One nice feature of SA is the “story so far” blurb on the inside cover of every issue since #3. With a book like this, that’s a big plus. It’s tough to pick a book that Strange Attractors is like – it has the “galactic rebels on the run” feel of early Dreadstar and the “young girl in a space adventure” aspect of Wandering Star. To take a stab, I’d start SA at about one-half the sales of Wandering Star and work up from there.
The following Interview was conducted by Marcus Harwell for S.C.A.N.S. Magazine:
How did you get into the comics business?
After years of half-hearted stabs at actually finishing up a comic project and trying to get it published, I decided in 1992 to make a do-or-die attempt. I enlisted Mark Sherman, a writer friend, to collaborate with me on an updating of my previous project, a light-hearted science fiction comic called Strange Attractors. After the usual rounds of rejection notices, we were fortunate enough to run into Drew Hayes at a convention, and he enlightened about the wonderful world of self-publishing. We decided to take a shot at it, and 5 years later, here we are.
What qualities do you think you bring to the field?
I always considered myself as kind of a loner, but I really got involved in the self-publishing community that sprung up in the last few years. I found that by going through the self-publishing wars together, sharing ideas and promoting each others books, we were able to develop a bond of trust with each other. So when I came up with the concept of Mythography, I was easily able to enlist some top flight people to contribute to the book, though the work was done purely on speculation.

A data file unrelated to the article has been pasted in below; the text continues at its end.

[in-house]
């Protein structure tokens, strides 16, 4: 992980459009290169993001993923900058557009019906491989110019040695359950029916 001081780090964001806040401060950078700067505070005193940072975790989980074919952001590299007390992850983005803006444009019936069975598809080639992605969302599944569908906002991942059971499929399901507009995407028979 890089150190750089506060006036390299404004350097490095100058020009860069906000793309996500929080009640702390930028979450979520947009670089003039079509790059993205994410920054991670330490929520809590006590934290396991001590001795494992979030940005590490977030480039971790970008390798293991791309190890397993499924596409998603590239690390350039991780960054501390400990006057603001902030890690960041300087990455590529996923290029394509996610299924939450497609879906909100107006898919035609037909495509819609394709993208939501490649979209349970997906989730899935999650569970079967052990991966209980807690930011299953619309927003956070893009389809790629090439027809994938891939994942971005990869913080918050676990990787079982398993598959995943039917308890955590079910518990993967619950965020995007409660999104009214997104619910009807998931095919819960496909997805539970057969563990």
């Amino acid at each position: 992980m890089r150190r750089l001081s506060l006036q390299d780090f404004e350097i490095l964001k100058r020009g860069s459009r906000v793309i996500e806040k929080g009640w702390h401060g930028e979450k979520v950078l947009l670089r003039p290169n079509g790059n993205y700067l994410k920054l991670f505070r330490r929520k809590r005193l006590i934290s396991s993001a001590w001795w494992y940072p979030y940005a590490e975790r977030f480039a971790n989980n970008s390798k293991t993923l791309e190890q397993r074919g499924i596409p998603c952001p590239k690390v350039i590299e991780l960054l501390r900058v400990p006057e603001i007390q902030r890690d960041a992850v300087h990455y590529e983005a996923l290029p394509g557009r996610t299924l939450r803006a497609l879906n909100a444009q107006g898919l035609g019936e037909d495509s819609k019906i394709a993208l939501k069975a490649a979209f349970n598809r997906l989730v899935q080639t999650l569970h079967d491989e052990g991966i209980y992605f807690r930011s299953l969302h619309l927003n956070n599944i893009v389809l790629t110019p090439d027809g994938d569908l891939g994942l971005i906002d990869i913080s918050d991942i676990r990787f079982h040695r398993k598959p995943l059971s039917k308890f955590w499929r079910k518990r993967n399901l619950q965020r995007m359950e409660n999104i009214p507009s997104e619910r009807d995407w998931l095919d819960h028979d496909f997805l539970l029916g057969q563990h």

What’s the most important thing we should know about the main character(s) in your book?
In Strange Attractors, what distinguishes Sophie from most of the other female adventure characters out there, is that she definitely does not want to be a hero. There’s been a gradual awakening in her, that she needs to act, but she’s always fighting her basic instinct, which is to withdraw from conflict. The story of Strange Attractors is in many ways the story of her growth from an ineffectual recluse, to a person who takes charge of her destiny. Tessa and Myjal, the two main characters in Empyrean Tales (my serialized Mythography story) are at this point almost totally ignorant of what’s motivating the other. The readers will gradually be clued in to who these people really are and why they’re doing what they do. In life, people’s motivations are often very complex, and sometimes self-contradictory. More so than the usual “go on quest to find lost object to save my people” fantasy plot. I like creating complex ambivalent worlds, and seeing how complex, ambivalent characters interact in them.
Who does your book appeal to?
Part of the frustration of being a comic creator is that outside of the occasional fan letter, we have no idea who’s reading our books. I would imagine that Strange Attractors would appeal to a lot of female comic readers, as well as older fans who could appreciate some of the retro look and humour of the book. There definitely seems to be a retro trend in comics today; so readers of books like Madman, Astro City, Hilly Rose and the like, would hopefully be strangely attracted to our book. Mythography is definitely geared towards the fantasy audience. I don’t know of any other fantasy anthologies out there, so it’s probably the best.